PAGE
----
Thursday, 27 July 2023 | 11:30am-12:30pm (AEST)

The Australian Child Maltreatment Study (2023) found that across Australia, one in three girls and one in five boys have experienced some form of child sexual abuse before the age of 15.

Dr Leanne Beagley and Dr Rosa Flaherty from the National Centre for Action on Child Sexual Abuse will present on the important work of the National Centre to raise awareness and understanding of child sexual abuse, support help-seeking and guide best practice.

A key platform of the National Centre’s work is to build the capability of workforces to protect children from harm and respond to victims and survivors of child sexual abuse. Leanne and Rosa will talk about the findings of a survey the National Centre recently conducted to understand the learning and development needs of a broad range of workers who have responsibility for protecting and supporting children, young people and adults who have experienced child sexual abuse.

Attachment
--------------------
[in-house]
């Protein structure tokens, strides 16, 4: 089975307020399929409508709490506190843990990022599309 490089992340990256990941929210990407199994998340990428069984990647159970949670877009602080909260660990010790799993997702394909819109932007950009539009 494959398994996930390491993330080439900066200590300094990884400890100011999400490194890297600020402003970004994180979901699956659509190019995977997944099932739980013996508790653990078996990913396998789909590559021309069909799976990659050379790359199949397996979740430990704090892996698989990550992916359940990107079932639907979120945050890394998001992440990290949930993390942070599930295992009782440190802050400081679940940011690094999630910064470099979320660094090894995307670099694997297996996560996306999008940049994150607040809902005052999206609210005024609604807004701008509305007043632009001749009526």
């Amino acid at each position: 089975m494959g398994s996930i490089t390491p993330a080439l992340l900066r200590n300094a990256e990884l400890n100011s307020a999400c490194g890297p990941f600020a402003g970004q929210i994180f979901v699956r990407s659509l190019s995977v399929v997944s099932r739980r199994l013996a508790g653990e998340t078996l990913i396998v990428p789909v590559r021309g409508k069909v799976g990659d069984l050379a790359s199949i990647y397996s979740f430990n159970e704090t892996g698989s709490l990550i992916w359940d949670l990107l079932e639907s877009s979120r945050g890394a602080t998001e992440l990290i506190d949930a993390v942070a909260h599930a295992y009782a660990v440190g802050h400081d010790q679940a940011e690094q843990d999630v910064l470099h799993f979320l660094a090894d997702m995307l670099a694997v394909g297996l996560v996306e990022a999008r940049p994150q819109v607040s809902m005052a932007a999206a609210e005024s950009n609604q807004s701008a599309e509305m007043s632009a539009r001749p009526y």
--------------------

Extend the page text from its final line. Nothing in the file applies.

Join this webinar to learn more about how the National Centre can support you in this important area of work.

Population, households and families

The Australian Institute of Family Studies has released a research snapshot which outlines some key changes in the population, households and families of Australia over the last four decades, with some of the trends going back before this time. The research snapshot is mainly based on Australian censuses.

The family trends from the snapshot showed that family households have remained the most common household form – with 6.73 million families across Australia according to the 2021 Census. This count of families in the census focuses on who people usually lived with, when household members identify that they are related by relationship or by blood. The snapshot shows the trends from 1981 to 2021.